-Toy Story 3 copyright Pixar Studios
“The greatest story commandment is: make me care” -Andrew Stanton, most likely
Something I’ve had on my mind lately is good storytelling. Partly because my son watches Pixar movies 24/7 and, if he isn’t watching on TV, he’s looking up scenes from the films on his iPad (he’s two btw) (I know I’m a horrible Dad). One thing I can’t get over is how every Pixar movie, at least for me, a twenty-nine-year-old man, seems to always be able to tug at your heartstrings, no matter how silly the subject matter. I feel bad for fish, I root for grumpy old men, and I need a tissue because toys are holding hands in a furnace. What’s wrong with me? (allot but that's another blog post)
I began to look at Filmmakers like Andrew Stanton, Michael Arndt, and Brad Bird, all of whom have wonderful storytelling videos on YouTube, and they all had one thing in common: they wanted to make the audience care. They accomplish this by giving these silly characters REAL problems, relatable, that hit home for everyone that has the ability to feel empathy. The Iron Giant, for example, was built on the premise ”what if a gun didn't want to be a gun anymore.” That seems silly but think about it: We’ve all be in positions that we didn't want to be in because it just wasn't for you. Now apply those feelings to a giant weapon of mass destruction and you have a cult classic, apparently.
In my research, I discovered the name, Brian McDonald. Brian is a screenwriter, director, teacher who teaches classes at Pixar after Andrew Stanton had supposedly read his book “Invisible Ink” in one sitting. The book was said to have helped Stanton finish WALL-E (one of my favorite Pixar’s). So I picked up Invisible Ink and gave it a read. I was fascinated! The book reveals another side of writing the viewer never see’s. In other words, a story's moral, heart, or inspiring message is the Invisible Ink behind the movie or ” armature” as the book explains. It’s the single most important part of the story. This was exactly what Pixar had been doing and without anyone even knowing it.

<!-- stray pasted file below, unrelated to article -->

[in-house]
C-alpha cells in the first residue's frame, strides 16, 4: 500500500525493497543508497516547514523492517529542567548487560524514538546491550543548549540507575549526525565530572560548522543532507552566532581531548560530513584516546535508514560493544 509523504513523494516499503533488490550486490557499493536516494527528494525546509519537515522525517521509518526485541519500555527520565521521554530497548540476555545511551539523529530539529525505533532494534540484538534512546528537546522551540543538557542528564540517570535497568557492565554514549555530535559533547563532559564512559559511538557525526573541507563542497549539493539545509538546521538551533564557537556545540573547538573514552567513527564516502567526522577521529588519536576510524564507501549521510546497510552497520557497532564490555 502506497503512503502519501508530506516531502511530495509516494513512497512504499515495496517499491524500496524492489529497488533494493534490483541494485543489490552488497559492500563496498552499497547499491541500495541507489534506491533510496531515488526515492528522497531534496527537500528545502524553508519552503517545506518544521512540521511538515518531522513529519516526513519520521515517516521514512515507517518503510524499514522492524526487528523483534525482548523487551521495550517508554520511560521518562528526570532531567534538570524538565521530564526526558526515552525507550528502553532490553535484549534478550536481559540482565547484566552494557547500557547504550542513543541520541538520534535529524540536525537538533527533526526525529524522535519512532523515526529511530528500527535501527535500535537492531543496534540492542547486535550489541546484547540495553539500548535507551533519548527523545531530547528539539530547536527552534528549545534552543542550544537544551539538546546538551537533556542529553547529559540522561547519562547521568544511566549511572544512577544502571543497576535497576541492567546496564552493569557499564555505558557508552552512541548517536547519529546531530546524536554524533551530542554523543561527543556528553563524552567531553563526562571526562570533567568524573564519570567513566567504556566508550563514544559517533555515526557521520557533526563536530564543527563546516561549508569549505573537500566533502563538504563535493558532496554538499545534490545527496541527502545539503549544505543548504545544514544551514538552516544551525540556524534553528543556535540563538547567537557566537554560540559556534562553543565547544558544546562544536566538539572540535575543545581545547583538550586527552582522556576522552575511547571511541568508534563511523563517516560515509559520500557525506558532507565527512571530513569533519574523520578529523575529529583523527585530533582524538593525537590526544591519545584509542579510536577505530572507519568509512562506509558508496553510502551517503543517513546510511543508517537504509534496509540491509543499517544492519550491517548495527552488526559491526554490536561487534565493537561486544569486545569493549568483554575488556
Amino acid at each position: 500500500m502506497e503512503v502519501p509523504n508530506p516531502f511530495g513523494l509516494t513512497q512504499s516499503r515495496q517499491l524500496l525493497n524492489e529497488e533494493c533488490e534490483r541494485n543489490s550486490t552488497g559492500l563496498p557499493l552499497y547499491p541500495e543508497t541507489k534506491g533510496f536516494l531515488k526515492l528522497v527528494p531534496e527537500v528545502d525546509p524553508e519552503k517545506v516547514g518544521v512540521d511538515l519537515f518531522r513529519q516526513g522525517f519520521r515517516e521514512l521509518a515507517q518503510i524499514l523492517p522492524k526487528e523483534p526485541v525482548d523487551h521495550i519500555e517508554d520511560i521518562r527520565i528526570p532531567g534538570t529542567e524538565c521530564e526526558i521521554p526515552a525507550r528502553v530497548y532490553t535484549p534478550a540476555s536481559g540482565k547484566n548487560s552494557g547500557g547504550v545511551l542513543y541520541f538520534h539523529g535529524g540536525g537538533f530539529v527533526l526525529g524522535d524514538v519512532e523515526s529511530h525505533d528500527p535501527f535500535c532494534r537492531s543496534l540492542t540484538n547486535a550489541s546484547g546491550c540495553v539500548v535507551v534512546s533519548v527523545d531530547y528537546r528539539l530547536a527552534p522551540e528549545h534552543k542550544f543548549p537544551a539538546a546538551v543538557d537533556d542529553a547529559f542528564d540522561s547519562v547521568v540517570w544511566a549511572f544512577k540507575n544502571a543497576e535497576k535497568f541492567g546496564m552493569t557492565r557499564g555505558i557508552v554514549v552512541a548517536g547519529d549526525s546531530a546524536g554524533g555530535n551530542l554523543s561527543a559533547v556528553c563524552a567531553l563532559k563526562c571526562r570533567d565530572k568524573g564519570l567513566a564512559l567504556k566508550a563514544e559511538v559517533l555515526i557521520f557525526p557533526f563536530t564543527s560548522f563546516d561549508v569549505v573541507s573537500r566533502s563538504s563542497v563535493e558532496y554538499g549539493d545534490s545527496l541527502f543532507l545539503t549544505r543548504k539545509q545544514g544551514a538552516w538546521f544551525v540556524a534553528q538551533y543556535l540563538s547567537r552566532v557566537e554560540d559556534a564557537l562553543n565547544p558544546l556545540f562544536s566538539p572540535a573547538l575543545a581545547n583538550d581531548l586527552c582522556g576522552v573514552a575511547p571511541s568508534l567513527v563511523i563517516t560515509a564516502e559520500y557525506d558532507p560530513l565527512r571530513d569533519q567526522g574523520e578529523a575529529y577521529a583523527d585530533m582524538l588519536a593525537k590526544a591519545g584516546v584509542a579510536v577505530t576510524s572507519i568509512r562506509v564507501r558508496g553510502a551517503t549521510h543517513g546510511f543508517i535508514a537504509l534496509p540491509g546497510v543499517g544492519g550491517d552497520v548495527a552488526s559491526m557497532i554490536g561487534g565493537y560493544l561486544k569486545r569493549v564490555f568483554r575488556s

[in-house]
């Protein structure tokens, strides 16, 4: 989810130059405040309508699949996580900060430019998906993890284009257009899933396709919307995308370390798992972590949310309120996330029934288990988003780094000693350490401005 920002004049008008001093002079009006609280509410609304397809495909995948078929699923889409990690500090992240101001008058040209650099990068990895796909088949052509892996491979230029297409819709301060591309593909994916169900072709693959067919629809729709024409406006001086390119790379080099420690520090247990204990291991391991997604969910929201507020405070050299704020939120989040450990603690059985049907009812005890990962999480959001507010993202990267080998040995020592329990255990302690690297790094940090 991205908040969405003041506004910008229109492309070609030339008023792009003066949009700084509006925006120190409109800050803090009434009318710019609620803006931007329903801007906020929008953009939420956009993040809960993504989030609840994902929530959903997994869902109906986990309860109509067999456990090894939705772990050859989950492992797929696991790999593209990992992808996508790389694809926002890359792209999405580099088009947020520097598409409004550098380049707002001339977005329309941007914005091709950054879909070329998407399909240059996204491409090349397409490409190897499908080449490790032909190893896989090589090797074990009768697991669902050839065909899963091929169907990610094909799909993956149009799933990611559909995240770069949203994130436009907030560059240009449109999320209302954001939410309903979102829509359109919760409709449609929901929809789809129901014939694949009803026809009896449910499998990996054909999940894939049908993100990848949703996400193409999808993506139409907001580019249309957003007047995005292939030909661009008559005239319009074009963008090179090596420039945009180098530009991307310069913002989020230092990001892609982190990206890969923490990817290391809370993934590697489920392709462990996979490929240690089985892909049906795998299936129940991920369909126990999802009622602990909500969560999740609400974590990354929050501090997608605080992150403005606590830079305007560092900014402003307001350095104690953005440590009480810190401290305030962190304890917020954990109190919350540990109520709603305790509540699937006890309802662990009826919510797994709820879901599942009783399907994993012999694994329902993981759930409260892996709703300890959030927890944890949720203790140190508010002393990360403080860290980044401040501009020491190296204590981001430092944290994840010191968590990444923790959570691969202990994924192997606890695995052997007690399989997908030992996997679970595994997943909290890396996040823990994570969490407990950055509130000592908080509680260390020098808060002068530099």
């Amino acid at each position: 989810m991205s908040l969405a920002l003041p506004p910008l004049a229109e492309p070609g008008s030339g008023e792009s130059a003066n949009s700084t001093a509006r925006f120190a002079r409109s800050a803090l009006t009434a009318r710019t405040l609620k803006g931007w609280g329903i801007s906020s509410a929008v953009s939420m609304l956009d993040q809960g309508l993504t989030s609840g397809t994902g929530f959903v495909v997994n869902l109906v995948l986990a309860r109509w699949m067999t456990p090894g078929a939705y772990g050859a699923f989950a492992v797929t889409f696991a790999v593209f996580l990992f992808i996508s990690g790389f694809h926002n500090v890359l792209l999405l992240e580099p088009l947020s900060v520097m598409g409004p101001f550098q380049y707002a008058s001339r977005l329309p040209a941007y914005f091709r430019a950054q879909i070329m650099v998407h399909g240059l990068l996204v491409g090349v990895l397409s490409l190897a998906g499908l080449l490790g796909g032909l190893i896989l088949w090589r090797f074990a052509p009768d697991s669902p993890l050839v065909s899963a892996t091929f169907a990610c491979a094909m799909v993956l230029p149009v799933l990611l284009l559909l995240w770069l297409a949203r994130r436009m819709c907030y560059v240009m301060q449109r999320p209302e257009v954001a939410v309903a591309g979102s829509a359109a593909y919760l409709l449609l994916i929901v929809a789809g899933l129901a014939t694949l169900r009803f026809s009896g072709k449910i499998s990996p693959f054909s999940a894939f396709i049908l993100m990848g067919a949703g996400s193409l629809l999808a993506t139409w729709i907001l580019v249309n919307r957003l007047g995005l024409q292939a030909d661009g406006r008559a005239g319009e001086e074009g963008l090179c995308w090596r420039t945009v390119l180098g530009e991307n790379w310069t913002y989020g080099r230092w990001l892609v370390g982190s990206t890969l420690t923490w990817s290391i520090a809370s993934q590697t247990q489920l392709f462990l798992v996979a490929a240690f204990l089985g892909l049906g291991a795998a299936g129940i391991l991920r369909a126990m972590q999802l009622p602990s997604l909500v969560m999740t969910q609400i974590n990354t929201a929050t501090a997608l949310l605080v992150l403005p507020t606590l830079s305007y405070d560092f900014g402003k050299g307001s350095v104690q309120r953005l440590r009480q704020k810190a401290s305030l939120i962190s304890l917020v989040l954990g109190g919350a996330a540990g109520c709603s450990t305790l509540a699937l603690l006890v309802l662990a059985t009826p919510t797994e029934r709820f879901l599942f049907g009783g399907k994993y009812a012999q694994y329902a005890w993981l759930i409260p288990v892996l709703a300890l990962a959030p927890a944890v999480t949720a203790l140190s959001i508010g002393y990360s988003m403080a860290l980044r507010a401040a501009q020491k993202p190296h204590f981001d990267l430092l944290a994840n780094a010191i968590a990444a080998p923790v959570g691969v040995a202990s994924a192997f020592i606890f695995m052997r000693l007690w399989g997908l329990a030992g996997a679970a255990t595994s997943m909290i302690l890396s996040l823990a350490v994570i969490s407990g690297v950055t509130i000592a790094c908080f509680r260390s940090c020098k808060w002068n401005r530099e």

Invinisble Ink by Brian McDonald available on iBooks and Amazon
Frankl;y, this is missing from most movies that hit theaters today. Why? It seems Hollywood is more interested in the CGI spectacle rather than a movie that can inspire a whole new batch of filmmakers. You hear/read stuff like ”Chinese box office” and ”mass appeal” or ”high concept”. Which is just code for ”money, please”. I'm not against making money, I'm actually very pro-making-money, but I believe movies with Invisible Ink actually make more money than soulless blockbusters.
Let's look at a similar, sister studio, under the same umbrella as Pixar: MARVEL. According to Wikipedia Marvel’s total box office to date is $13.511 billion after 18 films. This is fantastic. Not to mention the fact that they brought to life the first comic book universe like we had only previously seen in the books, where the story of one character would cross with another and eventually to lead to a huge event. (cannot wait for Infinity War) Most studios would have shuttered at the thought of doing something risky like that. I bet some actually said, ”how did they get away with that?” That answer is INVISIBLE INK.
Now let’s look at another huge library of heroes that, in my humble opinion, is the Pixar of the comics world: DC Comics. Who else could make a man dressed as a Bat or an alien from a faraway planet seem relatable? In fact, Brad Bird even draws from Superman in The Iron Giant. Why is it then that the attempted DC movie universe has essentially failed? No invisible ink. They rushed it, stuffed it with spectacle, and packaged it for maximum profit. They saw Avengers BO numbers and cut their nose off to spite their face, disregarding what made the source material so special.
So, as I continue to write and create my own films, I'm inspired to apply invisible ink, to make the audience care, and to speak truth into all my stories. For faith-based filmmakers like myself, I believe this subject is ten times more important. Our invisible ink should come from the truths and lessons of God’s word. How Jesus died for each and every person so that they would not perish but have eternal life. Why do you think Jesus taught using parables? They were also full of invisible ink.
Written by James Burns
Subjects to google: